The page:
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        IMA

NTU Singapore and Thailand’s PTTGC in tie-up for 3D printing materials for auto sector

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Nanyang Technological University Singapore (NTU Singapore) and Thailand’s PTT Global Chemical (PTTGC) will collaborate to develop advanced 3D printing materials for the next-generation automotive industry.

PTTGC is Thailand's largest petrochemical and refining company. With eight main business lines, it focuses on investing into the expansion of specialties chemical products and green chemicals.

As a top-ranked university, NTU is renowned for its research-intensive interdisciplinary approach in developing innovative solutions for industry and society.

NTU and PTTGC aim to jointly develop new materials that could be used to 3D print vehicle components to improve fuel efficiency and reduce carbon dioxide emissions, fostering sustainable growth.

The two partners signed a Memorandum of Understanding today in Bangkok, Thailand.

NTU’s signatory, Professor Lam Khin Yong, Chief of Staff and Vice President (Research), said, “This partnership is very timely, especially when many countries are developing advanced manufacturing technologies to make more complex components, yet with a greener carbon footprint. With the combined expertise of NTU in translational research and innovation, and the industrial application experience of PTTGC, I am sure that together we will be able to achieve new technological innovations and scientific breakthroughs.”

Signing on behalf of PTTGC is Mr Supattanapong Punmeechaow, President & Chief Executive Officer. “Our company is leveraging its research and development competencies as one strategic arm for growth and sustainability. Thus, we collaborate with both domestic and international external partners to attain timely commercialisation. Under the current Thailand 4.0 Policy, Thailand is moving towards an innovation-driven economy. Both PTTGC and NTU Singapore have mutual interests and complementary strengths, creating synergy for faster innovation.”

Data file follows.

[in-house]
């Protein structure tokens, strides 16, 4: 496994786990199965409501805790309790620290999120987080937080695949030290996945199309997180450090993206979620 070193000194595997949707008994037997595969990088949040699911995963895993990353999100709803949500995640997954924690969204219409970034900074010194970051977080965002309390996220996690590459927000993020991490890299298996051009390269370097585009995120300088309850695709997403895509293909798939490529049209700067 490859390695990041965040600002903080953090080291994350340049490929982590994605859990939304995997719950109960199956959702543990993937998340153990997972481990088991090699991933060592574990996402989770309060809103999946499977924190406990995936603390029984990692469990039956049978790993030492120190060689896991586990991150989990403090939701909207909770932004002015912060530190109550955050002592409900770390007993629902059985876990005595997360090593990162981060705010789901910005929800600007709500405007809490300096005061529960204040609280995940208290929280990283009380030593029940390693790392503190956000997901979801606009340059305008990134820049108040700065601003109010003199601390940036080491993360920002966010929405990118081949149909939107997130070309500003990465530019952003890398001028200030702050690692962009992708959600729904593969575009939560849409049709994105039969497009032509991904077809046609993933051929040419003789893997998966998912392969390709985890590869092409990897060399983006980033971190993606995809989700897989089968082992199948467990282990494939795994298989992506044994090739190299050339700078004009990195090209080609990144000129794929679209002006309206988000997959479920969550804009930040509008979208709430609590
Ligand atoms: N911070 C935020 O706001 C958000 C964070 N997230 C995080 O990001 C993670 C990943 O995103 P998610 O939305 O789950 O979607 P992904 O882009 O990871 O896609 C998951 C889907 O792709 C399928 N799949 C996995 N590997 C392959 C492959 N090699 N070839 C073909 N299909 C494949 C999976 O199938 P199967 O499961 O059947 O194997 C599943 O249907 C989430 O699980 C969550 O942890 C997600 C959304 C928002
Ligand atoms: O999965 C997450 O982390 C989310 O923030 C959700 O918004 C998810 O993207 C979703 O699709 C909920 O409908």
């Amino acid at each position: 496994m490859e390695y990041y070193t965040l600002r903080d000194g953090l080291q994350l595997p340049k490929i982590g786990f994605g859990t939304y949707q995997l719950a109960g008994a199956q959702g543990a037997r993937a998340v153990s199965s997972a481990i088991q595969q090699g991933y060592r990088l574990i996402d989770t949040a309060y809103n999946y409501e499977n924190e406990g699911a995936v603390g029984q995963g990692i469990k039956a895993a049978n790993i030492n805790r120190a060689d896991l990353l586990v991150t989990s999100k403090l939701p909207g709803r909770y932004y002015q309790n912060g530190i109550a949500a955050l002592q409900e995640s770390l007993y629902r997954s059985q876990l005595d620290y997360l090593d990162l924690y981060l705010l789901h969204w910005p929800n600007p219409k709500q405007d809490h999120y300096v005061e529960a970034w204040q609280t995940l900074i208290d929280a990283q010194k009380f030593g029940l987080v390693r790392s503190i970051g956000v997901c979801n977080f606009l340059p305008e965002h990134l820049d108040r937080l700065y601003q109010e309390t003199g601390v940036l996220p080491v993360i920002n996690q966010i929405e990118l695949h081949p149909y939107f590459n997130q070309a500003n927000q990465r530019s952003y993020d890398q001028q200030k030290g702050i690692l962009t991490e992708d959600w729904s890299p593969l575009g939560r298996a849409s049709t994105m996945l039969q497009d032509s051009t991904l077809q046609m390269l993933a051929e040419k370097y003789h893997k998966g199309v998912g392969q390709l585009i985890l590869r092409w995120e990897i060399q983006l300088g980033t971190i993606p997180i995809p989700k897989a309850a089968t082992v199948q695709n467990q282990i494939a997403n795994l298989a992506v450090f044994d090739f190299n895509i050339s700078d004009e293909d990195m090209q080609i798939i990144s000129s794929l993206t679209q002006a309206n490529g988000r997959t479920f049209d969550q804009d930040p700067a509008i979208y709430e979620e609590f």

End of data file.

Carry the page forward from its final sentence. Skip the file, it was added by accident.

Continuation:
The two partners kicked off the partnership by inking a research collaboration agreement on the same day that details the research focus.

NTU has built up its expertise in 3D printing in recent years, partnering industry leaders to develop innovative technologies in key sectors such as aerospace and defence, where it is finding more reliable ways of 3D printing aerospace components and is developing lightweight UAVs with embedded electronics.

In healthcare, the university is coming up with new methods of 3D printing human tissue and medical implants, while in the marine and offshore industry it aims to develop 3D printing solutions to make it easier and cheaper to repair components of ships and rigs. The university is also looking to boost productivity in the building and construction sector, where it wants to find new ways to 3D print customised concrete structures for buildings.

Professor Chua Chee Kai, Executive Director of NTU’s Singapore Centre for 3D Printing, is also one of the most cited scientists in the world for 3D printing.

(IMA)


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